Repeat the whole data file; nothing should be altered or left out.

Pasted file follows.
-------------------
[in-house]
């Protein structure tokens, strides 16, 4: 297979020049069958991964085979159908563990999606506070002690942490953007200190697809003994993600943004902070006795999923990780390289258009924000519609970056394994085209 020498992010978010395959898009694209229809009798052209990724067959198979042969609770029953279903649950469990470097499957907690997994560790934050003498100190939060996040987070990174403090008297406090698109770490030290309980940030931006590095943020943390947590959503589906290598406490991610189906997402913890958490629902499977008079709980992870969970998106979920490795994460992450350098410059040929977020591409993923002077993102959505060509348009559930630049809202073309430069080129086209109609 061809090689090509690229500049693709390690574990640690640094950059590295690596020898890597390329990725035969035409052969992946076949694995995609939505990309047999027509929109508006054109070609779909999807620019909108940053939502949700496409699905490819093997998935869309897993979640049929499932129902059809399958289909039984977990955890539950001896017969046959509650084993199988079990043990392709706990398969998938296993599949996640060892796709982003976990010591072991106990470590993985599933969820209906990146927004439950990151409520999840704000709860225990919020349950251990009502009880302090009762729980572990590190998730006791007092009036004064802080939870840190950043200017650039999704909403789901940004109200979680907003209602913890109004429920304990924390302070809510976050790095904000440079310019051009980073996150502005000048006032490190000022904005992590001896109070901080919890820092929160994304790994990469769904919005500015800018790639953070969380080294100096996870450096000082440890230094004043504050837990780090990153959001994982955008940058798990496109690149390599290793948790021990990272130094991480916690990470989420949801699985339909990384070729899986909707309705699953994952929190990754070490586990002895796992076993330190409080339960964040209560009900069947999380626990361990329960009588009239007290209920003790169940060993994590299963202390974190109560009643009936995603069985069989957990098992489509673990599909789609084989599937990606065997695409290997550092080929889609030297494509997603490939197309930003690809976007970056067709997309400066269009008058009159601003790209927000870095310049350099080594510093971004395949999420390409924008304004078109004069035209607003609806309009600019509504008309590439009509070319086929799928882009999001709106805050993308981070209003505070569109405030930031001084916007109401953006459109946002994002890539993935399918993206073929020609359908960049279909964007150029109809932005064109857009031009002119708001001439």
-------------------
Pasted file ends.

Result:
[in-house]
């Protein structure tokens, strides 16, 4: 297979020049069958991964085979159908563990999606506070002690942490953007200190697809003994993600943004902070006795999923990780390289258009924000519609970056394994085209 020498992010978010395959898009694209229809009798052209990724067959198979042969609770029953279903649950469990470097499957907690997994560790934050003498100190939060996040987070990174403090008297406090698109770490030290309980940030931006590095943020943390947590959503589906290598406490991610189906997402913890958490629902499977008079709980992870969970998106979920490795994460992450350098410059040929977020591409993923002077993102959505060509348009559930630049809202073309430069080129086209109609 061809090689090509690229500049693709390690574990640690640094950059590295690596020898890597390329990725035969035409052969992946076949694995995609939505990309047999027509929109508006054109070609779909999807620019909108940053939502949700496409699905490819093997998935869309897993979640049929499932129902059809399958289909039984977990955890539950001896017969046959509650084993199988079990043990392709706990398969998938296993599949996640060892796709982003976990010591072991106990470590993985599933969820209906990146927004439950990151409520999840704000709860225990919020349950251990009502009880302090009762729980572990590190998730006791007092009036004064802080939870840190950043200017650039999704909403789901940004109200979680907003209602913890109004429920304990924390302070809510976050790095904000440079310019051009980073996150502005000048006032490190000022904005992590001896109070901080919890820092929160994304790994990469769904919005500015800018790639953070969380080294100096996870450096000082440890230094004043504050837990780090990153959001994982955008940058798990496109690149390599290793948790021990990272130094991480916690990470989420949801699985339909990384070729899986909707309705699953994952929190990754070490586990002895796992076993330190409080339960964040209560009900069947999380626990361990329960009588009239007290209920003790169940060993994590299963202390974190109560009643009936995603069985069989957990098992489509673990599909789609084989599937990606065997695409290997550092080929889609030297494509997603490939197309930003690809976007970056067709997309400066269009008058009159601003790209927000870095310049350099080594510093971004395949999420390409924008304004078109004069035209607003609806309009600019509504008309590439009509070319086929799928882009999001709106805050993308981070209003505070569109405030930031001084916007109401953006459109946002994002890539993935399918993206073929020609359908960049279909964007150029109809932005064109857009031009002119708001001439």